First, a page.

According to this definition internal auditors should play a relevant role in evaluating and improving the effectiveness of the risk management processes. This statement also reflects the Marxist definition of internal auditing that the modern operational auditing aims is increasing the rate of return on capital, it aims to be value adding (Yee et al. 2008). Recently, (IA) has became an important part of the organizations structure as a value adding service to organizations (Al-Twaijry, Brierley & Gwilliam 2003; Arena & Azzone 2009; Bou-Raad 2000; 2005; Coram, Ferguson & Moroney 2008; Enyue 1997; Goodwin 2004; Mihret, D. G. & Woldeyohannis 2008; Yee et al. 2008). Al-Twaijry, Brierley and Gwilliam (2003) explain that there are two benefits in having an internal audit department to organizations. Firstly, it improves the operations and manages risk. Secondly, it helps the organization in the prevention and detection of mistakes or fraud, and the safeguarding of the assets of the organization. Therefore, the objective of IA is examining and evaluating the adequacy and effectiveness of other controls in order to provide the management of an organization with information, analyses and recommendations to assist them in achieving its objectives (Bou-Raad 2000; Brody & Lowe 2000; Goodwin 2004; Yee et al. 2008).
Also IA is an important tool for external audit because the work of internal audit can help external auditor in many respects. For example internal auditor enable external auditor to understand the internal control system before any work is being carried out (Haron et al. 2004). However for external auditor to rely on the work of internal auditors must assess EIA. American Institution of Certified Public Accountants (AICPA) has issued Statement of Auditing Standards SAS No. 65. It has determined EIA in three criteria, competence, objectivity and work performance. Al-Twaijry, Brierley and Gwilliam (2004) point out that the external auditor expressed concern about the independence, scope of work and small size of many internal audit departments in Saudi Arabian companies.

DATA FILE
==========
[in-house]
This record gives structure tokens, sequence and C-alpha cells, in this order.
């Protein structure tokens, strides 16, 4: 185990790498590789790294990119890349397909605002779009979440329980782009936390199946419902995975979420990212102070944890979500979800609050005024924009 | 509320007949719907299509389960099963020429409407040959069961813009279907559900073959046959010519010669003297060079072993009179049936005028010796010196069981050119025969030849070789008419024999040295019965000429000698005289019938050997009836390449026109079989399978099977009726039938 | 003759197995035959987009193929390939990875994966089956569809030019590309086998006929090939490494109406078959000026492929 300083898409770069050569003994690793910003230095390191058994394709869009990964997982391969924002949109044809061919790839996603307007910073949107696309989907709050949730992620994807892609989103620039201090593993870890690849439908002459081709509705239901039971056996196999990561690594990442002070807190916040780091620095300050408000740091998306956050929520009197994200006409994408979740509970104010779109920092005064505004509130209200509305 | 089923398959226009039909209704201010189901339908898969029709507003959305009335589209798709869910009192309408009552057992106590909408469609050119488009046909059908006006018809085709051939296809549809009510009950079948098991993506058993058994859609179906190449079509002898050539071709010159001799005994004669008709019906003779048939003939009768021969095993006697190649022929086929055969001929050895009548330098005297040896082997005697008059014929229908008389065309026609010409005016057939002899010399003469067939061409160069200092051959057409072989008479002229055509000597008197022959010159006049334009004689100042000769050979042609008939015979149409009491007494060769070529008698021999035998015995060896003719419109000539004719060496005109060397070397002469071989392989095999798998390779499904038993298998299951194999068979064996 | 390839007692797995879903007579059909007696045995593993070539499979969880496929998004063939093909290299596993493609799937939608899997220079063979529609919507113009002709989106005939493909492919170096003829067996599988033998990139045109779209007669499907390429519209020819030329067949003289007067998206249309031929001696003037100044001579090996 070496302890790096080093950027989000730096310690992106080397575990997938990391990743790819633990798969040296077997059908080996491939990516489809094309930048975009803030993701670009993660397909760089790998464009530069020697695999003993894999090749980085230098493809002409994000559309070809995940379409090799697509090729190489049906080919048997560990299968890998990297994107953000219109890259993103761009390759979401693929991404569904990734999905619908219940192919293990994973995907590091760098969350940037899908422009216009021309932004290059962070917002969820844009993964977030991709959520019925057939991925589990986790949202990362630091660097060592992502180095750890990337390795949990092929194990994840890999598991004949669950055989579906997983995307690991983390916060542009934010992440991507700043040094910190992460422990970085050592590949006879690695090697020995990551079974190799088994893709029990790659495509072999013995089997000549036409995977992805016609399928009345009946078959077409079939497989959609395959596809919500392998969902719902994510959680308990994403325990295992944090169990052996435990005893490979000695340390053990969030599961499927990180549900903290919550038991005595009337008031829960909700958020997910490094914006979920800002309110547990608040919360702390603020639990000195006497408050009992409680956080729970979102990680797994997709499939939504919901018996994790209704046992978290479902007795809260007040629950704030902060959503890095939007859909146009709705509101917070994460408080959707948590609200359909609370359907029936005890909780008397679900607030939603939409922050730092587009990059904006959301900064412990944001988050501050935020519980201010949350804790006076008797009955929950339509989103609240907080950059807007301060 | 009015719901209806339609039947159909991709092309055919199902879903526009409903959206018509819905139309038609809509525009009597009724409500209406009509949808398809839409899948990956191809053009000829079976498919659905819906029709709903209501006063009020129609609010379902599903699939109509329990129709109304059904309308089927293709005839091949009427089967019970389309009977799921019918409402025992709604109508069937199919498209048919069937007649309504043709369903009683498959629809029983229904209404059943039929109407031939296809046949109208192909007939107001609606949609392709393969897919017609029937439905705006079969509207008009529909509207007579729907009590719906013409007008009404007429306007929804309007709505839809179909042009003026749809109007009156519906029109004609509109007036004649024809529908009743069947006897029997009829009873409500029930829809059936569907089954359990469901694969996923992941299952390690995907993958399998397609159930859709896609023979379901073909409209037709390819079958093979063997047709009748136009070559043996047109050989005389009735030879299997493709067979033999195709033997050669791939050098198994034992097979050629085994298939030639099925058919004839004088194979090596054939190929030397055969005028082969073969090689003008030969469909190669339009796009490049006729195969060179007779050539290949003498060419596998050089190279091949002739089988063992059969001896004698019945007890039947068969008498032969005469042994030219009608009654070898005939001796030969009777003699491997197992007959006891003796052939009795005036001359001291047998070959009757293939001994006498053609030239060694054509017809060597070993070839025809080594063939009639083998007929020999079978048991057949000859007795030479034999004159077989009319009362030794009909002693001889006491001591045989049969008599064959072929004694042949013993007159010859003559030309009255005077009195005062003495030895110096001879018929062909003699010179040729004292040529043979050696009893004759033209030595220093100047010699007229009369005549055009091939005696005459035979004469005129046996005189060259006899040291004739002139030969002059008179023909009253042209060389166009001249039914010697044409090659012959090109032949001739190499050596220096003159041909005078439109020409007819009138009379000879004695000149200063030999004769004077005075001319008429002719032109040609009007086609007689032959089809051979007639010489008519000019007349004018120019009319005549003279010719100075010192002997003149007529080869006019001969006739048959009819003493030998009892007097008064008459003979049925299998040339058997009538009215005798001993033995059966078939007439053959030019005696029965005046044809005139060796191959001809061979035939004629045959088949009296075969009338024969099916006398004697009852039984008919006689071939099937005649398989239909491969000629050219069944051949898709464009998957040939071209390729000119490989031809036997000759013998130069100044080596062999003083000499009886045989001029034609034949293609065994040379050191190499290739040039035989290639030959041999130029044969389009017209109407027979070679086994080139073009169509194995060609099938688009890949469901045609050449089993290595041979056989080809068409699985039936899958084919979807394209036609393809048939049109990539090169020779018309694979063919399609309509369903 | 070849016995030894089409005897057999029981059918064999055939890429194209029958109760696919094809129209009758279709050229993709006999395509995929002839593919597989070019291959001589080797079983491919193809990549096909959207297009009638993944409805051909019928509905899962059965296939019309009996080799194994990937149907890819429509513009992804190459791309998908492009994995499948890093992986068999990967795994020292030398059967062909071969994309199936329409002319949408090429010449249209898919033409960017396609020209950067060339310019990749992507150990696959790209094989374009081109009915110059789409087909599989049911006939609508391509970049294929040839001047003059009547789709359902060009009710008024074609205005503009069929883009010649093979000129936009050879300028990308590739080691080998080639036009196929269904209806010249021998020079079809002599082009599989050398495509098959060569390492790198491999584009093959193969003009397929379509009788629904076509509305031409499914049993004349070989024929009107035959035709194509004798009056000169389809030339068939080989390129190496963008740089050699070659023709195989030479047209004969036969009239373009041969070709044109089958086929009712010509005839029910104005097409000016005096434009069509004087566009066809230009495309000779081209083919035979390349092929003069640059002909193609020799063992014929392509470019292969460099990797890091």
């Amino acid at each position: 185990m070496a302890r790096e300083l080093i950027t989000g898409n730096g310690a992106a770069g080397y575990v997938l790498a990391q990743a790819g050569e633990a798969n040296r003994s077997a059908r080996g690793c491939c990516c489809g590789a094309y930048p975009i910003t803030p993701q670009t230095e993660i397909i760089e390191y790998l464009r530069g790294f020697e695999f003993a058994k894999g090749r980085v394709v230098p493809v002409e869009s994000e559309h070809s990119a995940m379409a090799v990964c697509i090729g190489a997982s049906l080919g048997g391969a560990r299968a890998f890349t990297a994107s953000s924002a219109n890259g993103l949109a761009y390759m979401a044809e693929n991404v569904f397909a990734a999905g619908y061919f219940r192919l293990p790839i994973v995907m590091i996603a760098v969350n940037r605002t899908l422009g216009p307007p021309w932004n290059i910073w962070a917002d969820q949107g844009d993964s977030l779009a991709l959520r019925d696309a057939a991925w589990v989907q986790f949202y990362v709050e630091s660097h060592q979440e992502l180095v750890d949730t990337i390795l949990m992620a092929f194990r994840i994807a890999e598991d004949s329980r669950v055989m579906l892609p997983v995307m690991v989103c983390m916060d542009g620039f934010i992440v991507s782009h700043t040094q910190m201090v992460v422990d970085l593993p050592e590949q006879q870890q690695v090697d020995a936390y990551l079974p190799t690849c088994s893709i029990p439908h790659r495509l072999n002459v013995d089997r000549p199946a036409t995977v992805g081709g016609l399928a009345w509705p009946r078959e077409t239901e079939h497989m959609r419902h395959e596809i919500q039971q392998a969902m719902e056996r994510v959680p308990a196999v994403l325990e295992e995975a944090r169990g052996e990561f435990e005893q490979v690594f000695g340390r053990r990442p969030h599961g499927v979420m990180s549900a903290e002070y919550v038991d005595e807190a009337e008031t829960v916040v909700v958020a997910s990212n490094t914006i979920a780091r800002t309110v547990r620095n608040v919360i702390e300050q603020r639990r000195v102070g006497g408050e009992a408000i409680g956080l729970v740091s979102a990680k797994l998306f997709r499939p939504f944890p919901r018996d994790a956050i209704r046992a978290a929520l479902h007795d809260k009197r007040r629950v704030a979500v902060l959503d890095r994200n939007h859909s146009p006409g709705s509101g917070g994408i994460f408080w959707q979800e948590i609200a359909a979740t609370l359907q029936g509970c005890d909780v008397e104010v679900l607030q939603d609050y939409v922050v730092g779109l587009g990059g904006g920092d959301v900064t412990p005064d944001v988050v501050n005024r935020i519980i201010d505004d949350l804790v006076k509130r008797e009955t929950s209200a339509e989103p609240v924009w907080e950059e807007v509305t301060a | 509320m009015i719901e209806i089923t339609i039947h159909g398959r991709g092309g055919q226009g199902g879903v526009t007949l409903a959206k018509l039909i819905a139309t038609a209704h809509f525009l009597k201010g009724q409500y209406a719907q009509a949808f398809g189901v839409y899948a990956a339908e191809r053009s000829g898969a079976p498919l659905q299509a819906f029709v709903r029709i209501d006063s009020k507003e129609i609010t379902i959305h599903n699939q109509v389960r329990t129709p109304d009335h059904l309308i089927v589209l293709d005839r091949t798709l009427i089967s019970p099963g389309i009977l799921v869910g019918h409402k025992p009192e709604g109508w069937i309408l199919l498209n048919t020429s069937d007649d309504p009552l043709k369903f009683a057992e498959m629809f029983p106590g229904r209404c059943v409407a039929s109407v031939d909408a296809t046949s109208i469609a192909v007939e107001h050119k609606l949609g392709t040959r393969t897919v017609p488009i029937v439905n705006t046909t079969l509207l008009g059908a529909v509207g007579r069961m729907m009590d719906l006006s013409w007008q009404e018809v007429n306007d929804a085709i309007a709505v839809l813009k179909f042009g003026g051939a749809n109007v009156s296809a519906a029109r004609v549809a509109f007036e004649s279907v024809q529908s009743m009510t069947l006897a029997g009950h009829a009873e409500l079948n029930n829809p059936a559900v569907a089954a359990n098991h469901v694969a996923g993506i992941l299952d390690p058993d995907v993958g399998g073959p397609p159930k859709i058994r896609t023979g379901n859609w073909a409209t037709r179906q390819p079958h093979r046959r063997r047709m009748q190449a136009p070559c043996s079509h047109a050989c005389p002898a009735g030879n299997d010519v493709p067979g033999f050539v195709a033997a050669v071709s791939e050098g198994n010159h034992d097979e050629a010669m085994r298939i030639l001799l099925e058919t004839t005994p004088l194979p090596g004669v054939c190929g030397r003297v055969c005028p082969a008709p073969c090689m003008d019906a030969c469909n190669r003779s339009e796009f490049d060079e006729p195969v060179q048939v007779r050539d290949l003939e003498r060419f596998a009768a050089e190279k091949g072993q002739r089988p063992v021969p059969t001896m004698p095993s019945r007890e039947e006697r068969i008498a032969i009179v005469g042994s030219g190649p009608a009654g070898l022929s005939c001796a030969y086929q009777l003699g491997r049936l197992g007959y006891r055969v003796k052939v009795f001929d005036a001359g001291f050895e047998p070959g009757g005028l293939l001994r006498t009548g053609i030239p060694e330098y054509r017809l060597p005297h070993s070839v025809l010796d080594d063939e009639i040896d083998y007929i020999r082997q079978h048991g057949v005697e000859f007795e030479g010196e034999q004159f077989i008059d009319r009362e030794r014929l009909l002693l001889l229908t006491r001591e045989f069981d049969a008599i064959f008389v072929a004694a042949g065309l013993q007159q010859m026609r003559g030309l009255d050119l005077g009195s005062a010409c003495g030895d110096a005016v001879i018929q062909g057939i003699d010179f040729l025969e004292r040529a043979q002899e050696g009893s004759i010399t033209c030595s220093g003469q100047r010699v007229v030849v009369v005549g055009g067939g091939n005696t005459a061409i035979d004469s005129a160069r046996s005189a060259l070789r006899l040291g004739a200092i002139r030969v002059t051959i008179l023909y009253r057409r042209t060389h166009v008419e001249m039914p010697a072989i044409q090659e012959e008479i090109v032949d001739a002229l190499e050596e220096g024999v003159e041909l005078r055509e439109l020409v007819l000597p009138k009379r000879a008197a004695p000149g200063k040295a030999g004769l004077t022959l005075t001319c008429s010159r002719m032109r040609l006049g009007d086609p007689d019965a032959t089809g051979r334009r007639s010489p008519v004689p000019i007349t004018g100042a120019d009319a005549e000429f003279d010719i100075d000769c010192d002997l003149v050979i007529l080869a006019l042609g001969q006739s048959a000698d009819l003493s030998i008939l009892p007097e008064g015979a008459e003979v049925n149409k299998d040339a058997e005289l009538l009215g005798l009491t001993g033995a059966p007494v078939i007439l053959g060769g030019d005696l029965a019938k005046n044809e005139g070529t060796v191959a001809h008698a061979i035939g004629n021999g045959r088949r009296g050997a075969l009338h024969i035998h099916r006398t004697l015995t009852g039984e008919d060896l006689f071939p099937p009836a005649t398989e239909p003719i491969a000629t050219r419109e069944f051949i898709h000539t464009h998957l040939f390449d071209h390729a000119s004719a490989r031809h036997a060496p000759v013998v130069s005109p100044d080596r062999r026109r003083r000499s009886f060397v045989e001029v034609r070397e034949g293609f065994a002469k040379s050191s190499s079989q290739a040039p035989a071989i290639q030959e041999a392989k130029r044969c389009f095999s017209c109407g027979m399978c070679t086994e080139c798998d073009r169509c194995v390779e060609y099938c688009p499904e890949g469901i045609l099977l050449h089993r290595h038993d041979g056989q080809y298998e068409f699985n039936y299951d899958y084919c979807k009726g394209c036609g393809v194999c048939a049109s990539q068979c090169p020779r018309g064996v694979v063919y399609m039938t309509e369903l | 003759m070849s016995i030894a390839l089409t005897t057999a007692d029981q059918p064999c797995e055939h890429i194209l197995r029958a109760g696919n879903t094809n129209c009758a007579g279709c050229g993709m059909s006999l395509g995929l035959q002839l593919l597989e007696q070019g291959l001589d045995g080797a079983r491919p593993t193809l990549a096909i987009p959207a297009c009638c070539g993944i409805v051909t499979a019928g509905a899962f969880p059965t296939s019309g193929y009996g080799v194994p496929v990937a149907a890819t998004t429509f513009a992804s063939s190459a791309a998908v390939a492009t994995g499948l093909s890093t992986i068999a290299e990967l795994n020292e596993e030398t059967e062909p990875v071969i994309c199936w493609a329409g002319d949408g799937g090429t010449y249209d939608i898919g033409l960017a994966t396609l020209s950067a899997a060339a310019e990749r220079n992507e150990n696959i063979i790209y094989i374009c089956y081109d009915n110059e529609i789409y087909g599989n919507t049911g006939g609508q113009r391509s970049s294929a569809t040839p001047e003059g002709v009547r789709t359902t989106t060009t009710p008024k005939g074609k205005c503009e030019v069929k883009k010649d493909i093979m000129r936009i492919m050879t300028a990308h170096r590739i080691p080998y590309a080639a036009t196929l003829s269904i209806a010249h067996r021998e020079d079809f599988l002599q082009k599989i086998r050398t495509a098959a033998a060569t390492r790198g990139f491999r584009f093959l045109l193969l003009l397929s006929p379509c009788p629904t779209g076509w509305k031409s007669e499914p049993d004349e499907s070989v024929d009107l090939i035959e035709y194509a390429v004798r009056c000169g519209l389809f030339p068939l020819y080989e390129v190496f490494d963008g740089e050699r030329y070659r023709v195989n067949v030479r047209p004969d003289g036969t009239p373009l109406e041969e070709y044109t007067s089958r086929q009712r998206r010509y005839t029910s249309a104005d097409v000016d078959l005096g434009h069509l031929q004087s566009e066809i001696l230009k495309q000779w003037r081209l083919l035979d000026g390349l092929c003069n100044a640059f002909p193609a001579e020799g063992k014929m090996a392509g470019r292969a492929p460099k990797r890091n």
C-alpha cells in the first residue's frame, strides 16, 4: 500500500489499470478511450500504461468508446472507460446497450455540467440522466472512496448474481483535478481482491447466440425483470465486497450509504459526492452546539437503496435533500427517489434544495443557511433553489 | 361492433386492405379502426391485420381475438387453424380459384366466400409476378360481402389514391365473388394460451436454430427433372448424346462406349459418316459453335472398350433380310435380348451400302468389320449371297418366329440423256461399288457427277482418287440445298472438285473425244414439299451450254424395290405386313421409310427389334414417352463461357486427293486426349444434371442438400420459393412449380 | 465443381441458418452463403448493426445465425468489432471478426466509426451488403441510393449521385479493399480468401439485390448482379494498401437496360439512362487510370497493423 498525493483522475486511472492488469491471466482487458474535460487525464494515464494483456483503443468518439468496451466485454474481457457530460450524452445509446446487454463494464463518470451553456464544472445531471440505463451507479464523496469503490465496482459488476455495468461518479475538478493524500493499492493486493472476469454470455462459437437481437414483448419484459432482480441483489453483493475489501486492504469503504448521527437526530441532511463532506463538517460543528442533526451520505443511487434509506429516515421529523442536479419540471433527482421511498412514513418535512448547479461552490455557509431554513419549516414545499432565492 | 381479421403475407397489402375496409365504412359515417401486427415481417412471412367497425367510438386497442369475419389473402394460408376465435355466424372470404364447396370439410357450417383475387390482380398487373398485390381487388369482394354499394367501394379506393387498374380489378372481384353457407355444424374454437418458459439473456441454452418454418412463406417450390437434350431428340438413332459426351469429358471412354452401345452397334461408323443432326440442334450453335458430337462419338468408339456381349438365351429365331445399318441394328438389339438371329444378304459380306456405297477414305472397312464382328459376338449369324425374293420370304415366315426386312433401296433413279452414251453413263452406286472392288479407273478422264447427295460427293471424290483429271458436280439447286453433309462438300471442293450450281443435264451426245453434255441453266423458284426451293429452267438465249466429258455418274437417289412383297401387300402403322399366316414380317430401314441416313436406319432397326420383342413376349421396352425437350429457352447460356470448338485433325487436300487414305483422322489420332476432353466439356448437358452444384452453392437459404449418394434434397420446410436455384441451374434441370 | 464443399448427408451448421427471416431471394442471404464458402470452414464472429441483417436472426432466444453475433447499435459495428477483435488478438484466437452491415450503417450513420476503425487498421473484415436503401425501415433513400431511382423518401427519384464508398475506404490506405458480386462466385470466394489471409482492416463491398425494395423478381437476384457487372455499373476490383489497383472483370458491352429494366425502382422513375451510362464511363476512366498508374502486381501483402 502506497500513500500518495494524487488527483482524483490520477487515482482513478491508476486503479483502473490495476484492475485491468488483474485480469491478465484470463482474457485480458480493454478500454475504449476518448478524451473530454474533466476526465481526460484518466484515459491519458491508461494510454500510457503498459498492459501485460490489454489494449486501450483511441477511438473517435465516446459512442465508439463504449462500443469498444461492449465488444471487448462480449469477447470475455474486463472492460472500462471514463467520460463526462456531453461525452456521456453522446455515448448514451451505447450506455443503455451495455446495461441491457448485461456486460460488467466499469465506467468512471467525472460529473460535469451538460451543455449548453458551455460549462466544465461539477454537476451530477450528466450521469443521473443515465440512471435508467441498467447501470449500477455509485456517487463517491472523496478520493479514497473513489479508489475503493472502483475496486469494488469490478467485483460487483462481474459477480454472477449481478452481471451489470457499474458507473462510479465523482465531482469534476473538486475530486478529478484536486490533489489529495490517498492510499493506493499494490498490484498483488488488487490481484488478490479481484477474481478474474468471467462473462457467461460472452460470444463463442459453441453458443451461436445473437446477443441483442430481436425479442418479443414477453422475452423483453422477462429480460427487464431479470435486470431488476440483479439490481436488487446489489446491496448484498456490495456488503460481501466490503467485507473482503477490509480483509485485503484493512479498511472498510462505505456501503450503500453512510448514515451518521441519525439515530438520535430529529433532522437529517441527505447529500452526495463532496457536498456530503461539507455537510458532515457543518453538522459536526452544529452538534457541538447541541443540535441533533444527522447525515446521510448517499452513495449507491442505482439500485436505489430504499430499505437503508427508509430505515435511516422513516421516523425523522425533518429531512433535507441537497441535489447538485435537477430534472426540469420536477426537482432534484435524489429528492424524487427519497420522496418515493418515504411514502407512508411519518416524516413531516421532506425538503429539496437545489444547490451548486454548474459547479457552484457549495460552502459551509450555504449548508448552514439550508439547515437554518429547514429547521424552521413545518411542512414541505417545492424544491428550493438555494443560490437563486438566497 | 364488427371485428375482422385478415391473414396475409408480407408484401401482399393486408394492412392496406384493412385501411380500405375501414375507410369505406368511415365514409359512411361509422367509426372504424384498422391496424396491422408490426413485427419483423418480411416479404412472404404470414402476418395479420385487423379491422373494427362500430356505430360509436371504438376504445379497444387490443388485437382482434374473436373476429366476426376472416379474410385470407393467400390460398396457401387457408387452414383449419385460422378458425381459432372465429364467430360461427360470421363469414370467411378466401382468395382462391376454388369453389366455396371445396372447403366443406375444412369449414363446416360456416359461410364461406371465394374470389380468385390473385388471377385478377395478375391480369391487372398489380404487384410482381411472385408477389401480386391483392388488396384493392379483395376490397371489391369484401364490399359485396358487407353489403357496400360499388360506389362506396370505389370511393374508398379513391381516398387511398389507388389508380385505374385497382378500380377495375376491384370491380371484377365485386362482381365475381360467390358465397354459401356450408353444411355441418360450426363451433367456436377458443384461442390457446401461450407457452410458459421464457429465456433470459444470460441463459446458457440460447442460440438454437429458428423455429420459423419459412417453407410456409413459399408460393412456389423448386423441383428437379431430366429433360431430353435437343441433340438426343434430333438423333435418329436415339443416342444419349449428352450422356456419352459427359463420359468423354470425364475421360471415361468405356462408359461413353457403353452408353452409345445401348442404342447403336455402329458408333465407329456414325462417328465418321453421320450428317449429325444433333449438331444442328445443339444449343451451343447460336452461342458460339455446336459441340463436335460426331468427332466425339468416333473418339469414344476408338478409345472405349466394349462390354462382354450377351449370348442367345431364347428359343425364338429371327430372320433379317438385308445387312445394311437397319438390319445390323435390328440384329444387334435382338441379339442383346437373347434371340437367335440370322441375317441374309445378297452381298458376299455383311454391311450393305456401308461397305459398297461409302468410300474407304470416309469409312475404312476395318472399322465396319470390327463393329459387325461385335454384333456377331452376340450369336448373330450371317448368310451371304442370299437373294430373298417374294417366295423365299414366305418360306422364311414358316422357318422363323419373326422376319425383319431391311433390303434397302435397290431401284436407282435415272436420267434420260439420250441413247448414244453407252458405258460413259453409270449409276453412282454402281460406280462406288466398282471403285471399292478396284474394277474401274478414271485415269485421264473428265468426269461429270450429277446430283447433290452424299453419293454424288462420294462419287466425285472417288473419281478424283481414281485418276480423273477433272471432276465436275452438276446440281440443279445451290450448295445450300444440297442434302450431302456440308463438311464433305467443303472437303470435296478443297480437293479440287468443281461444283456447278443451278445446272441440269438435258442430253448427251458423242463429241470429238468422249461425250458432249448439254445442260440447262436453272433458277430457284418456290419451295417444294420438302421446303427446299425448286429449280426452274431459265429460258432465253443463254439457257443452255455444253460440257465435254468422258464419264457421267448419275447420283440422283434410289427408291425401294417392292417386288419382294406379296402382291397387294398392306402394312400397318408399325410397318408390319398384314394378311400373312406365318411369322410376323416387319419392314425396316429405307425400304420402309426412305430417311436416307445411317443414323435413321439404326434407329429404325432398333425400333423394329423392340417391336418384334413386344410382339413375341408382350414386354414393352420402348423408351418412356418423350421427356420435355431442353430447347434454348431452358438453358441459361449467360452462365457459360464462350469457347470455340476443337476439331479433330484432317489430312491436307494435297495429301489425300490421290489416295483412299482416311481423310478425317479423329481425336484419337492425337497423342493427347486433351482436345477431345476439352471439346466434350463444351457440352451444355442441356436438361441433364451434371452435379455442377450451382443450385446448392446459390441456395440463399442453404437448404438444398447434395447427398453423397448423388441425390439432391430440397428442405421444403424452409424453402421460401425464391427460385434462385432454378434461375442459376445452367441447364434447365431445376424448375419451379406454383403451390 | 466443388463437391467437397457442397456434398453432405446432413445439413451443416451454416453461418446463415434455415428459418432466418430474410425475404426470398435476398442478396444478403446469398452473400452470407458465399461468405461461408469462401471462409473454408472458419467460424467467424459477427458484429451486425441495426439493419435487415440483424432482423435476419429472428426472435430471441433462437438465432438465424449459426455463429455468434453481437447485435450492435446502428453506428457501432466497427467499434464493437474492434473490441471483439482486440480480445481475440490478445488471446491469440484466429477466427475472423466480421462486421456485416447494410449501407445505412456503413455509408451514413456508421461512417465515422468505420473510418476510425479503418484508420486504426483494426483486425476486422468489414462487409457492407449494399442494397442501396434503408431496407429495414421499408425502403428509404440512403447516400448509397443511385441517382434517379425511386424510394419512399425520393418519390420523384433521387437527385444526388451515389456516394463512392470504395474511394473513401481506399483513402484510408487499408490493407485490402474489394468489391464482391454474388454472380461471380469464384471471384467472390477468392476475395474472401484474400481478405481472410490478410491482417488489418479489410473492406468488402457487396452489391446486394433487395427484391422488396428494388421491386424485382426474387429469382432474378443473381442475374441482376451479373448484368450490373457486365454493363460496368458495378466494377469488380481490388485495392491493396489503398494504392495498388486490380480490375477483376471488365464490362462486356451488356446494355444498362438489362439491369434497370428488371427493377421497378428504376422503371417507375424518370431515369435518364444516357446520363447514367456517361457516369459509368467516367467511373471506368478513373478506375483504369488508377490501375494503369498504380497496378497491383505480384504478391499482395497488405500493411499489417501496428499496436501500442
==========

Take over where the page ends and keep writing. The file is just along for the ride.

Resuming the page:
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The importance of IA has been confirmed indirectly in some legislation, such as al the Sarbanes Oxley Act (2002) in the USA and the Corporate Law Economic Reform Program Act in Australia (Carey, Subramaniam & Ching 2006). Also the recent corporate collapses and financial scandals also have increased attention on IA as an important part of the organization (Arena, Arnaboldi & Azzone 2006; Coram, Ferguson & Moroney 2008; Schneider 2003).
Although (IA) has become an important part of the organizations structure, academic researchers have largely ignored IA as an organisational control function. Because there is a lack of internal audit research compared to that on external audit (Boyle 1993). According to Mizrahi & Ness-Weisman (2007): "Yet, there is relatively little in the literature about the measurement of auditing effectiveness in the public sector. Currently this should not be ignored as the international market is becoming more and more open. However IA, in order to be a value adding service to organizations, must be effective (Mihret, D. G., James & Mula 2009a). According to Mousa (2005) :
There are two basic reasons why it is important to examine and evaluate EIA. One is that it is an indication of the quality of performance and can describe whether or not the IA function is performing in a satisfactory manner. The second is that the evaluation can serve as a motivator for an individual or an organisation to achieve a better performance.